Bishop State President’s Future In Doubt Amid Financial Aid Probe - Higher Education
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Bishop State President’s Future In Doubt Amid Financial Aid Probe

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by Associated Press


MOBILE Ala.

Bishop State Community College President Yvonne Kennedy’s future at the two-year school is reportedly in doubt amid a probe of student aid fraud claims and reports of financial irregularities.

The office of Alabama Attorney General Troy King has received information from the state’s two-year college system concerning an investigation of the school by the system and state examiners. But King spokesman Chris Bence said Tuesday he could not comment on whether the attorney general would launch his own investigation.

The Press-Register reported Tuesday that Kennedy has been unofficially placed on leave. The story was based on information from state school board member Stephanie Bell and another source, whom the newspaper did not name.

Bell told the Press-Register that she expects Kennedy will be forced out of her job at the college by the end of the month. Kennedy is also a member of the Alabama House of Representatives, representing parts of Mobile County. She has been president of the university since 1981.

Interim two-year system chancellor Thomas Corts told the newspaper that Kennedy had resigned, retired or been fired. And Andre Taylor, a spokesman for the state’s two-year college system, denied that there has been any change in Kennedy’s status as president.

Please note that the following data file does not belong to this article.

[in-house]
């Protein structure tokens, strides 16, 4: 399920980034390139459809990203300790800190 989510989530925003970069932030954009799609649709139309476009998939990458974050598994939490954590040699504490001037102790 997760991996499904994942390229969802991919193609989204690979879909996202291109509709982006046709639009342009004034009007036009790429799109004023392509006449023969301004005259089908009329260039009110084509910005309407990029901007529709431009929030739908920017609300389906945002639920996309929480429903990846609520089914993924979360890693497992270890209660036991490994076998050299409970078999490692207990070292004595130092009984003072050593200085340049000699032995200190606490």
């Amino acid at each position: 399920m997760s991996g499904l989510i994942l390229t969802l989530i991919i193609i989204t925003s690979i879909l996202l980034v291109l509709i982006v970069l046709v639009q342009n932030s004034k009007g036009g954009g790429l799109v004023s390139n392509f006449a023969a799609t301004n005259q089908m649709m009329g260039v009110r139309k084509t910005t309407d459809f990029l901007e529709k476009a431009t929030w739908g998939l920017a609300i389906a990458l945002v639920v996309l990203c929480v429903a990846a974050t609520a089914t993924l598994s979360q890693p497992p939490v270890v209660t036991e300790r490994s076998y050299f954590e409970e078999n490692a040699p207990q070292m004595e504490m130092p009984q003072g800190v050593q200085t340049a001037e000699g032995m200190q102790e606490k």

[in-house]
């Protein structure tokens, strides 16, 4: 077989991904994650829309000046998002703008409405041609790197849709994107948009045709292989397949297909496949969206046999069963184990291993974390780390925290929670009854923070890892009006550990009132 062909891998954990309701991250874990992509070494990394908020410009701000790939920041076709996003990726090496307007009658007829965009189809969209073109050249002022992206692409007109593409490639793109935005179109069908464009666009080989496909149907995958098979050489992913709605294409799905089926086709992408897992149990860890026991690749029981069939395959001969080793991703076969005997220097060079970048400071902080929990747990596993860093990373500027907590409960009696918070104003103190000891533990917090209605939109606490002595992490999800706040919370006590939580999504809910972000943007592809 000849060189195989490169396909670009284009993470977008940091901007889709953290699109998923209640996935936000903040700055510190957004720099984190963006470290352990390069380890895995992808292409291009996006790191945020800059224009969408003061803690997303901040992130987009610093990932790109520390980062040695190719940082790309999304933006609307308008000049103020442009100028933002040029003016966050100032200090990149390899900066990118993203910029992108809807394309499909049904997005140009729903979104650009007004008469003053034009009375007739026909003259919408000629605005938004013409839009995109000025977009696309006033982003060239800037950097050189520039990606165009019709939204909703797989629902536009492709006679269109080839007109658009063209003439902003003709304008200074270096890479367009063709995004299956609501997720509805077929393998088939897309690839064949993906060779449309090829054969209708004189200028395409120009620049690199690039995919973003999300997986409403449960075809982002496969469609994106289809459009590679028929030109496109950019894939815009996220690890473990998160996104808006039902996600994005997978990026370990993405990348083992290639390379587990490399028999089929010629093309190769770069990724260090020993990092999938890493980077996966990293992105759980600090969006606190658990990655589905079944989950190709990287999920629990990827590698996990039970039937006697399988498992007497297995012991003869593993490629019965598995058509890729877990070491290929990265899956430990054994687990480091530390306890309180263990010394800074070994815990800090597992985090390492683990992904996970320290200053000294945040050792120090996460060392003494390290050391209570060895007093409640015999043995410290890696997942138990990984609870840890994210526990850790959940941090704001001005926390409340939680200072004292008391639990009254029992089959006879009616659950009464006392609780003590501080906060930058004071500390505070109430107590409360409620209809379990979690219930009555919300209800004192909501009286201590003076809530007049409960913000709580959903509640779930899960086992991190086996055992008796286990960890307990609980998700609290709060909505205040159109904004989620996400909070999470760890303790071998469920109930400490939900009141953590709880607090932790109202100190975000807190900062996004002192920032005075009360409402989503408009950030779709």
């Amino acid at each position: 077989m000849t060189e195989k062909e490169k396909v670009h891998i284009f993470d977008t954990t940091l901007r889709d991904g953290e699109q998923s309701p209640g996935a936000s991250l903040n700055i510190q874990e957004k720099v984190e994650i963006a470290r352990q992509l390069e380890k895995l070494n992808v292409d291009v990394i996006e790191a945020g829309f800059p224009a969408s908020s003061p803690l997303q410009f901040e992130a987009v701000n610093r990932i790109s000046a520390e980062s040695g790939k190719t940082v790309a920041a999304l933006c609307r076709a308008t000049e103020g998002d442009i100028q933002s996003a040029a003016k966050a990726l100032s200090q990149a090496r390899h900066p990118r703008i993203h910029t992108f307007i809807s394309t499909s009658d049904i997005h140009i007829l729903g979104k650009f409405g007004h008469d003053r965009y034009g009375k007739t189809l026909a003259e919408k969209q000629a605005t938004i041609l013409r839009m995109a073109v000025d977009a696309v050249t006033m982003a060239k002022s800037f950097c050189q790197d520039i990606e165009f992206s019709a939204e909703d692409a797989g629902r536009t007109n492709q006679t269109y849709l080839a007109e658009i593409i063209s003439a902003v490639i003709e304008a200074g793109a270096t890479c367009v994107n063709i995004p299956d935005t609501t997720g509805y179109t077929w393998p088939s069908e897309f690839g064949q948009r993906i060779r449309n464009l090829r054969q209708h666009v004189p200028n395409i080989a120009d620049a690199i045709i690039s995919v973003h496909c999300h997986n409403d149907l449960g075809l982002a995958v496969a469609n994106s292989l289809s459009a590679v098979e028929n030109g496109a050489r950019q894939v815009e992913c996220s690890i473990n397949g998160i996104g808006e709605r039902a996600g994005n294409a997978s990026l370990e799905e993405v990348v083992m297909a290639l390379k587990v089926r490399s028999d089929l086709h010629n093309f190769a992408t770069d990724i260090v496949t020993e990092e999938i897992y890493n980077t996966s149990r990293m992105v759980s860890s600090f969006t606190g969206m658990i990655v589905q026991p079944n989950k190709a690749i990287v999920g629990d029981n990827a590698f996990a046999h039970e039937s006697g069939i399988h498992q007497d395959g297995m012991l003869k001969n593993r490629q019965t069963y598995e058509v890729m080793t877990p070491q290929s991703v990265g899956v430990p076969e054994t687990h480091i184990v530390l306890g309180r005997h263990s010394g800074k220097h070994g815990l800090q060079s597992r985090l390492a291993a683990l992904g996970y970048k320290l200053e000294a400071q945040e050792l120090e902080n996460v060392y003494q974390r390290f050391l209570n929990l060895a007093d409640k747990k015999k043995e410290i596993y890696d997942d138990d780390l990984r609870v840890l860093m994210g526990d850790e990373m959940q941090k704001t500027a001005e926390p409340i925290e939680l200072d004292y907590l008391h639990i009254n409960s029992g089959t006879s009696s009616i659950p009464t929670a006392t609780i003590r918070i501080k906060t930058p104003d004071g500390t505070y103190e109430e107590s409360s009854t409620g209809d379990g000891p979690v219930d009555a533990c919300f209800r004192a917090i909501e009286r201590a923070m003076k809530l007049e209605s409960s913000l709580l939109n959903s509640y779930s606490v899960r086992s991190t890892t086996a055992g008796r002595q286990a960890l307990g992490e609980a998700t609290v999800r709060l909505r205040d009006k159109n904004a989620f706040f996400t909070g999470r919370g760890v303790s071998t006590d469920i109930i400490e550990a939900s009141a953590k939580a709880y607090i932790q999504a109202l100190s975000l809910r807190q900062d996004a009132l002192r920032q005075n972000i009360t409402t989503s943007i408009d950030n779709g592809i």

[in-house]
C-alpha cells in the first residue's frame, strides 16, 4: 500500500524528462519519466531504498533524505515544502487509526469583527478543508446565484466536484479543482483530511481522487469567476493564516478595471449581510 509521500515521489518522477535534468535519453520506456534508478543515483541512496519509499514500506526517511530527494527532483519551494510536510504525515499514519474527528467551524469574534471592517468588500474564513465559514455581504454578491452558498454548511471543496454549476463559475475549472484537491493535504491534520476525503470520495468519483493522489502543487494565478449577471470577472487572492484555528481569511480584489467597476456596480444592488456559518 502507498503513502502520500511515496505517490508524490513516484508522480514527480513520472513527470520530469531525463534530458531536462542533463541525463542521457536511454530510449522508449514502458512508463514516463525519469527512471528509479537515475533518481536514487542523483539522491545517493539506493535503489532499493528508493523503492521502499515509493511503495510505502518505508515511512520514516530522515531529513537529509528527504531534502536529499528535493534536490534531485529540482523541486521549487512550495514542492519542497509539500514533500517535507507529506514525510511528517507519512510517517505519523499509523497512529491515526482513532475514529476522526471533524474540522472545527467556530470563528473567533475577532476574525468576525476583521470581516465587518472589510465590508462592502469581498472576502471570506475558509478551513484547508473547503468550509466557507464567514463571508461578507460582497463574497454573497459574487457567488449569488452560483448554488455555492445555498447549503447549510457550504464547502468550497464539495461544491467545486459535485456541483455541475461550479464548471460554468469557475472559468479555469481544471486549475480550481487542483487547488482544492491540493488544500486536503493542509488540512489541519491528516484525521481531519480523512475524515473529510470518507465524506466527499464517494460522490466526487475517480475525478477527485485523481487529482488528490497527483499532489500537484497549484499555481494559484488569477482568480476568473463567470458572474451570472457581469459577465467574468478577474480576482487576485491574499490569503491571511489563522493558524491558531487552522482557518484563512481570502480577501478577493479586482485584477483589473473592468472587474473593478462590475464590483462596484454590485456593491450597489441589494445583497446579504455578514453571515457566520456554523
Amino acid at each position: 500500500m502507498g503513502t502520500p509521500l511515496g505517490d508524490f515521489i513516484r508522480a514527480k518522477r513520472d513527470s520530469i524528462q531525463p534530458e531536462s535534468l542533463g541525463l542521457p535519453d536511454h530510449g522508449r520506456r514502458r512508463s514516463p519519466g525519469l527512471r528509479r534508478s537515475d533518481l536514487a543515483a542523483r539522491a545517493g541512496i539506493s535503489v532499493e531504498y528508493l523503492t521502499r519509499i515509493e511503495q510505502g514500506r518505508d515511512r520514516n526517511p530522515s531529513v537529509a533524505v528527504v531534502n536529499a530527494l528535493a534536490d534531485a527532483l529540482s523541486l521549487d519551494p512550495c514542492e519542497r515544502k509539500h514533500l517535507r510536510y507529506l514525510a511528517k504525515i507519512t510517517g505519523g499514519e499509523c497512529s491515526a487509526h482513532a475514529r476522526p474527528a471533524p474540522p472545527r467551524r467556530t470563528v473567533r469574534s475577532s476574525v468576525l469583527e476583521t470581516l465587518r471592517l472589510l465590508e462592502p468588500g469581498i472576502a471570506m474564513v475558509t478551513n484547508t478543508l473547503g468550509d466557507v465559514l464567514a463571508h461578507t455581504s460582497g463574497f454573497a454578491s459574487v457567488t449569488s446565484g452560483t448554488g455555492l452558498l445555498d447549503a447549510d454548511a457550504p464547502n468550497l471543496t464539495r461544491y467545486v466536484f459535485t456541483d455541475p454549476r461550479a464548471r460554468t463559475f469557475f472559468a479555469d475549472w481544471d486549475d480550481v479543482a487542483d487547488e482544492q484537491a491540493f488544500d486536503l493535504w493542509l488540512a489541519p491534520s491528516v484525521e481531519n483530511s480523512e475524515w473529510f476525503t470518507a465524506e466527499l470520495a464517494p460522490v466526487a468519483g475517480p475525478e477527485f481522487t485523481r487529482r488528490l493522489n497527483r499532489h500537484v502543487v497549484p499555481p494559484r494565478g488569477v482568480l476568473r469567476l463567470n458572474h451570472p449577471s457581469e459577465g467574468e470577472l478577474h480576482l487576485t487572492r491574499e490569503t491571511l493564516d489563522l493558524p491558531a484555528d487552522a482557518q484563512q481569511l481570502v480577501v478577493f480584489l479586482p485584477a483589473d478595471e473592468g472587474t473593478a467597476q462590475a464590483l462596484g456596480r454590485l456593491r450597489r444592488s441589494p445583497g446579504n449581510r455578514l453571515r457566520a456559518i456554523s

Bell told The Associated Press that if Kennedy doesn’t step down by Sept. 28, when the school board meets, she will make a motion that the board fire Kennedy. The state school board oversees Alabama’s 26 community and technical colleges in addition to K-12 schools.

Bell says she has received information that Kennedy has not been on the Bishop State campus in recent weeks and had been asked not to return to campus.

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”I don’t know if she’s on administrative leave or sick leave or what. I just know she has not been on campus,” Bell says.

Kennedy had been on sick leave earlier this year after having heart surgery in May.

Among the claims being investigated are charges that Bishop State employees may have improperly obtained student financial aid for themselves and their relatives. The federal government recently restricted Bishop State’s aid programs, requiring eligibility documents before providing money.

Concerns have also been raised that the Bishop State Community College Foundation’s tax returns inflate spending on scholarships and downplay spending on social events.

Randy McKinney, who represents Mobile, Baldwin and Escambia counties on the state school board, declined to say Monday whether he thought Kennedy should continue as Bishop State’s president.

”I want to have a face-to-face talk with her first,” McKinney said. “I want her to hear from me what I’m going to say publicly.” Other school board members said they hadn’t heard anything about Kennedy being on leave or the possibility of an upcoming resignation.

“Mrs. Bell evidently knows more than what I am privy to, and I have not received any communication from Dr. Corts,” says Sandra Ray, the board’s vice president. “I guess I find it hard to believe that one board member knows something as important as this, and the rest of the board members don’t know.”

If the 61-year-old Kennedy chooses to leave, she could retire now and receive full benefits.

Kennedy, whose salary is $165,930, according to state records, enrolled in the deferred retirement option plan in June 2002 and can remain in the program through June 2007.

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